U.S unemployment insurance weekly claims

In the week ending August 4, the advance figure for seasonally adjusted initial claims was 213,000, a decrease of 6,000 from the previous week’s revised level. The previous week’s level was revised up by 1,000 from 218,000 to 219,000. The 4-week moving average was 214,250, a decrease of 500 from the previous week’s revised average. The previous week’s average was revised up by 250 from 214,500 to 214,750.

The advance seasonally adjusted insured unemployment rate was 1.2 percent for the week ending July 28, unchanged from the previous week’s unrevised rate. The advance number for seasonally adjusted insured unemployment during the week ending July 28 was 1,755,000, an increase of 29,000 from the previous week’s revised level. The previous week’s level was revised up 2,000 from 1,724,000 to 1,726,000. The 4-week moving average was 1,745,250, an increase of 3,000 from the previous week’s revised average. The previous week’s average was revised up by 500 from 1,741,750 to 1,742,250.

Read more Department of Labor

AUD/USD edges higher as retail sales beat estimate

Aussie edges higher as retail sales beat estimate

AUD/USD is trading marginally up on the day after Australia’s retail sales came in higher than expected in June. Sales rose 0.4% m/m, matching the expansion seen in May and higher than the +0.3% economists had predicted. With June data now available, the summary for the second quarter is complete and registered a 1.2% increase quarter-on-quarter, also higher than the 0.8% forecast, which could bode well for Q2 GDP, though this is not due to be released until September 4. AUD/USD had a knee-jerk reaction higher, but not aggressively so, reaching an intra-day high of 0.7373, as the US dollar retained its bid tone it had acquired in the NY session.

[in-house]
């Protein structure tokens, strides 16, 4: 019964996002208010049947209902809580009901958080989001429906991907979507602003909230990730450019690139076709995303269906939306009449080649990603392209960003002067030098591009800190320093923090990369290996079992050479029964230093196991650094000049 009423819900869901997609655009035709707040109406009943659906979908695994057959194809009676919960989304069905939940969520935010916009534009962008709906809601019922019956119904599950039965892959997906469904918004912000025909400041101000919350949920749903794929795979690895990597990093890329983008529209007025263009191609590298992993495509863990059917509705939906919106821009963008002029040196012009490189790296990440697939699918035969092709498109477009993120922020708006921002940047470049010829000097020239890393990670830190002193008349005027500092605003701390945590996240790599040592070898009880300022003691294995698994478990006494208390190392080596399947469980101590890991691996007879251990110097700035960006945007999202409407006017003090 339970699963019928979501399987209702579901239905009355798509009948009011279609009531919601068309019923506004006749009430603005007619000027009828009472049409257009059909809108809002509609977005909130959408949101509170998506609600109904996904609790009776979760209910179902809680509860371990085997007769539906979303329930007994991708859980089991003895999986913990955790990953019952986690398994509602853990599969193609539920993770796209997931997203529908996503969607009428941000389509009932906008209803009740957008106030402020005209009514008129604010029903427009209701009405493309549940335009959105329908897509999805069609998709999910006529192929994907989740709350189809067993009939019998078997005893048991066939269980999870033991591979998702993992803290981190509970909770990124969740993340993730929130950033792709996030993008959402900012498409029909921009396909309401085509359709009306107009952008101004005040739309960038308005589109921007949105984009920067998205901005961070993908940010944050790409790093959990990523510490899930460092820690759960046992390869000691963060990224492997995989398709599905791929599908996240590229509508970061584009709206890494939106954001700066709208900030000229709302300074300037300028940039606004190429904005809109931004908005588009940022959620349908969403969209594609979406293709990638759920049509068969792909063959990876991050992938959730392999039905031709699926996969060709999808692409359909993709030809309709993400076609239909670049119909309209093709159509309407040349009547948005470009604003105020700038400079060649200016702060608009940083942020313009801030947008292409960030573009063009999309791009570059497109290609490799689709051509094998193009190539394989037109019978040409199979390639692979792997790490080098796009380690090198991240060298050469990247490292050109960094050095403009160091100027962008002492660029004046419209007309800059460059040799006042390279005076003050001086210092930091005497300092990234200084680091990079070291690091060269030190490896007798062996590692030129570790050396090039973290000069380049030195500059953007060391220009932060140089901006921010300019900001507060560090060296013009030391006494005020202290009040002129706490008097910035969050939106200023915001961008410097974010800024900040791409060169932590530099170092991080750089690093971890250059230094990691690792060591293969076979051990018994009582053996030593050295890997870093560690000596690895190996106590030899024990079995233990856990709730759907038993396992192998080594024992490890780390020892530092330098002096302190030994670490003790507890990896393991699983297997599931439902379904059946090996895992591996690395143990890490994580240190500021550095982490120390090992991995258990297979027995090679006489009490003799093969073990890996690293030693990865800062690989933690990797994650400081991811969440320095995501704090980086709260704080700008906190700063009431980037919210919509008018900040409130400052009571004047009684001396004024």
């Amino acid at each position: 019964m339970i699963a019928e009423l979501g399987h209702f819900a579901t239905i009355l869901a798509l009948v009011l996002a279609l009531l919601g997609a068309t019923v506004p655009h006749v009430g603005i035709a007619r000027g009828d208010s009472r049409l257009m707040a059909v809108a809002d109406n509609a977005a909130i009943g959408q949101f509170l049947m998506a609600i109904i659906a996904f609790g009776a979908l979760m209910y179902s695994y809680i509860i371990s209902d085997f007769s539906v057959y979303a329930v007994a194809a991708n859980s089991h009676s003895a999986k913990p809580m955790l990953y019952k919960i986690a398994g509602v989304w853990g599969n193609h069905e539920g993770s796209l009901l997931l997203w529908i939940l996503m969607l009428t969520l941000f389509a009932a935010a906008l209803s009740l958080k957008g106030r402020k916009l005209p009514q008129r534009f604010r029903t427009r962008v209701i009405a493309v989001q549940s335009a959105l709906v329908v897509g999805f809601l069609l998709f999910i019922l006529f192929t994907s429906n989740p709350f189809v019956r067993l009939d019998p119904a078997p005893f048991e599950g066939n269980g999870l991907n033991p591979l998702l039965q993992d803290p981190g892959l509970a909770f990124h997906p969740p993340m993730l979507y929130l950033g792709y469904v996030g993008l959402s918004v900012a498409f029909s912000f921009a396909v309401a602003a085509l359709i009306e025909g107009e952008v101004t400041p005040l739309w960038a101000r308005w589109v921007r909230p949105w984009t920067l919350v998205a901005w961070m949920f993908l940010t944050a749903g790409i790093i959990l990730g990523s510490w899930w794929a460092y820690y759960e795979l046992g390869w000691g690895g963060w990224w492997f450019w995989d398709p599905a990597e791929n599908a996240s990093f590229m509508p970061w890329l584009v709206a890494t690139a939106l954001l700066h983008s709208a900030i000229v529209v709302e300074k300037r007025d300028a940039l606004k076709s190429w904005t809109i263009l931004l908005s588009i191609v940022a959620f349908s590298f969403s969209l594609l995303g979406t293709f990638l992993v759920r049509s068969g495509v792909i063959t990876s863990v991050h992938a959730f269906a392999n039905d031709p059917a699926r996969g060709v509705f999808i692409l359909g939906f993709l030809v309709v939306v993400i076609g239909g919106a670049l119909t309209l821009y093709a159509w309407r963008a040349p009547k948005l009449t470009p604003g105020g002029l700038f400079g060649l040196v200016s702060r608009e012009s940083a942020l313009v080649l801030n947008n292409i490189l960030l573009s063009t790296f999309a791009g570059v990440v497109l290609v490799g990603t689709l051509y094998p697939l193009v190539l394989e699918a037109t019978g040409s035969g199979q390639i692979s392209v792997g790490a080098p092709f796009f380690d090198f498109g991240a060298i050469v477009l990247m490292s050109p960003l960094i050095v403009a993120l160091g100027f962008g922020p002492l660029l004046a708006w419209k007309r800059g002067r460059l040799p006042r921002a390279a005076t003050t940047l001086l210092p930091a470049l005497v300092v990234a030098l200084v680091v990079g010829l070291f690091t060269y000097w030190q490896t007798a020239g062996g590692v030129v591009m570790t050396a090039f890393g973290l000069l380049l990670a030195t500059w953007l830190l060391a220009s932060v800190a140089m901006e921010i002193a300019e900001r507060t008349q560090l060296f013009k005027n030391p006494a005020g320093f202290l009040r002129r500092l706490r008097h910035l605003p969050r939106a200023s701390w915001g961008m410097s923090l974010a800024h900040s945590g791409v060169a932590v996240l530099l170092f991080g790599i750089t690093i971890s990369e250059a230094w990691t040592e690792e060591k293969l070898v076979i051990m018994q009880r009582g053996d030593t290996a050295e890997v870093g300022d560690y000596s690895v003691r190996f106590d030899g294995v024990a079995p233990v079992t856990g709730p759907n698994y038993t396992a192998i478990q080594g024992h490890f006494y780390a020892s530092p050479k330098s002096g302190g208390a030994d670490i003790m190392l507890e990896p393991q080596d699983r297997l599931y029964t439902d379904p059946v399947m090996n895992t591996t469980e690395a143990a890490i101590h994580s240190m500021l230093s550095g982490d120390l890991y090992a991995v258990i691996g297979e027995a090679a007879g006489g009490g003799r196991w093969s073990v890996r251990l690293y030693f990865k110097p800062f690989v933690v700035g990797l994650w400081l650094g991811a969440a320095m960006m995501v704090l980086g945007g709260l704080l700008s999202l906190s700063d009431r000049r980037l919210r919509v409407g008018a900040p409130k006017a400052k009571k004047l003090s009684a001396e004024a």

AUD/USD Hourly Chart

Source: Oanda fxTRade

Other currency pairs were equally confined to tight ranges. USD/JPY slid 0.01% as the Nikkei225 trimmed 0.57% off the index. GBP continued its weaker bias after the Bank of England’s dovish hike late yesterday, sliding to a two-week low of 1.3005 though notably still holding above the 1.3000 handle.

GBP Dives on Dovish BoE Hike

Yuan continues to reflect trade tensions

The People’s Bank of China fixed the yuan weaker by 0.6% against the US dollar today after headlines about China’s intention to retaliate against Trump’s musings to increase the tariff on the next $200 billion of Chinese goods to 25% from 10% hit the wires yesterday. In intraday trading, USD/CNH hit a new recent high of 6.8970, the highest since May 2017.

Today’s data slate included China’s Caixin Services PMI for July which showed a dip to 52.8 from 53.9 the previous month and well below forecasts of 53.7.

Monthly payrolls lottery on tap

Trading was understandably muted in Asia will all eyes on the release of July US nonfarm payrolls later today. Latest surveys suggest the US added 190,000 jobs in July, less than the 213.000 recorded in June and below the six-month moving average of 215,000. Related data is expected to show unemployment easing off to 3.9% after last month’s unexpected surge to 4.0% while average hourly earnings are seen rising 0.3% m/m, a faster pace than in June.